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Government takes out begging bowl

Augustine Mukaro

GOVERNMENT has started approaching donor countries to lay the ground for the 2005 Consolidated Appeal Process set to be formally presented early next month.

ce=”Verdana, Arial, Helvetica, sans-serif”>Information reaching the Zimbabwe Independent says government emissaries have approached key donor countries such as the United States, Canada, Japan and the United Nations Development Programme (UNDP) with proposals in various areas of need. Food is the top priority and accounts for over 60% of the appeal.

The development comes at a time when Social Welfare minister Paul Mangwana conceded that Zimbabwe will appeal to the UN and “friendly countries” for food assistance after the parliamentary poll which took place yesterday.

Mangwana said government would approach friendly countries and the UN for assistance following allegations that government was abusing food to gain political mileage.

“We will ask our friends if we think we cannot handle the situation on our own,” Mangwana said. “We are part of the international community and the UN and they have helped us in times we had food shortages. We will approach them at the appropriate moment, taking into consideration our capabilities and incapabilities.”

At the same time MDC president Morgan Tsvangirai is urging government to allow NGOs to resume drought relief supplies if mass starvation is to be averted.

Mangwana indicated that 400 000 households had insufficient food supplies since September last year. The figure translates to about 2,4 million people considering that an average family consists of six people.

Diplomatic sources said indications are that the appeal will be formally presented before the end of April.

“Government has stepped up their discussions with the UNDP and donors,” one diplomat said. “Ministries coordinated by the Public Service Labour and Social Welfare ministry have already submitted their proposals. The proposals show that government is seeking assistance in all facets of the economy ranging from food, health, social services and agricultural sectors.”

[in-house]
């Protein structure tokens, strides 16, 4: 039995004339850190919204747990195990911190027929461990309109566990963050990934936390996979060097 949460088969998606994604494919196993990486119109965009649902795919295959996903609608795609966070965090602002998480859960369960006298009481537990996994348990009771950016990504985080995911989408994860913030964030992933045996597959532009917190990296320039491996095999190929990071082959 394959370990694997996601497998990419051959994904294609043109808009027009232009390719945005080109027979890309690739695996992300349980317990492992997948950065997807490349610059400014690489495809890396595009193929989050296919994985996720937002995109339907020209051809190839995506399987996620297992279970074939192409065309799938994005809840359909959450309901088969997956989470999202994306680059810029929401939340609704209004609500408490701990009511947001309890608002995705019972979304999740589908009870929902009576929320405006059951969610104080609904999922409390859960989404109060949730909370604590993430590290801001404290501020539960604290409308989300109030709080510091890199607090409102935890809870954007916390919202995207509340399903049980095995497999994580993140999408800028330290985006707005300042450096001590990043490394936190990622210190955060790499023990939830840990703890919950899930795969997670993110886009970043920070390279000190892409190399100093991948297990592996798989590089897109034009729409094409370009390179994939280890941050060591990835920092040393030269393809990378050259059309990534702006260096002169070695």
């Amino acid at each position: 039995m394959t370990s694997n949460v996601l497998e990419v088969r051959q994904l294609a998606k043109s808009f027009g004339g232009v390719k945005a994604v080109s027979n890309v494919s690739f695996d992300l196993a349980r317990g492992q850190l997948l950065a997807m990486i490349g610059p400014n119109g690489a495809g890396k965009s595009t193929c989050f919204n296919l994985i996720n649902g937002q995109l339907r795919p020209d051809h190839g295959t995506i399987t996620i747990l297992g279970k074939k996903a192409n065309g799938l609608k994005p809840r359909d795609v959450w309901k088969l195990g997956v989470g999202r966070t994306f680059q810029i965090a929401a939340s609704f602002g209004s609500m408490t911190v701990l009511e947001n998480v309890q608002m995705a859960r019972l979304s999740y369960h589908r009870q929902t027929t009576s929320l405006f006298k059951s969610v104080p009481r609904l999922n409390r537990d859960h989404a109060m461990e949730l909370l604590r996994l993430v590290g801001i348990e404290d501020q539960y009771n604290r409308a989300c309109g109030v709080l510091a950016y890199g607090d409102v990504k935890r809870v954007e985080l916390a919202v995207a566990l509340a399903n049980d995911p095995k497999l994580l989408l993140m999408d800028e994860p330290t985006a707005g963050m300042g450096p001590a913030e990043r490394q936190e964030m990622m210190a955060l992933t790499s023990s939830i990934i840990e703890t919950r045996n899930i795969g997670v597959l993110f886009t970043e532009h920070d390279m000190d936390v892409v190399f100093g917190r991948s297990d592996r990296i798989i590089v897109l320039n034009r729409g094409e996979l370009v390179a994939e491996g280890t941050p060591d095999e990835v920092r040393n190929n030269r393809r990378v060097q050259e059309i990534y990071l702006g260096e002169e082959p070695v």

Since the inception of the land reform programme, Zimbabwe plunged into a food crisis that grew into a major humanitarian emergency in 2003, with people suffering the effects of a deteriorating economy, depleted social services and policy constraints.

The crisis forced Zimbabwe to make two humanitarian appeals within five years.

In July 2003 government launched an appeal for US$114 million.

Government then asked for the renewal of the same appeal last year.

Sources said this year’s appeal could be slightly higher than the previous appeals considering the continued depreciation of the Zimbabwe dollar.

They said just like the previous appeals, this year’s document was developed concentrating on three main areas: preventing loss of life through food, nutrition and health interventions; mitigating the impact of the crisis on vulnerable groups by supporting household livelihoods with basic services; and developing a productive dialogue among humanitarian stakeholders to strengthen coordination in order to protect the most vulnerable.

Sources said the UNDP has also received appeal proposals from the Agriculture ministry seeking to kick-start food production on the resettled farms.

Production has plummeted by over 70% over the past five years as a direct result of the chaotic land reform programme which reduced the once vibrant commercial farming sector into subsistence farming.

Government had until the end of November last year insisted that its farmers produced a bumper maize harvest of 2,4 millions tonnes and would not require aid.

A report by the parliamentary portfolio committee on Lands and Agriculture in October revealed that the Grain Marketing Board had received only 388 558 tonnes of grain from farmers.

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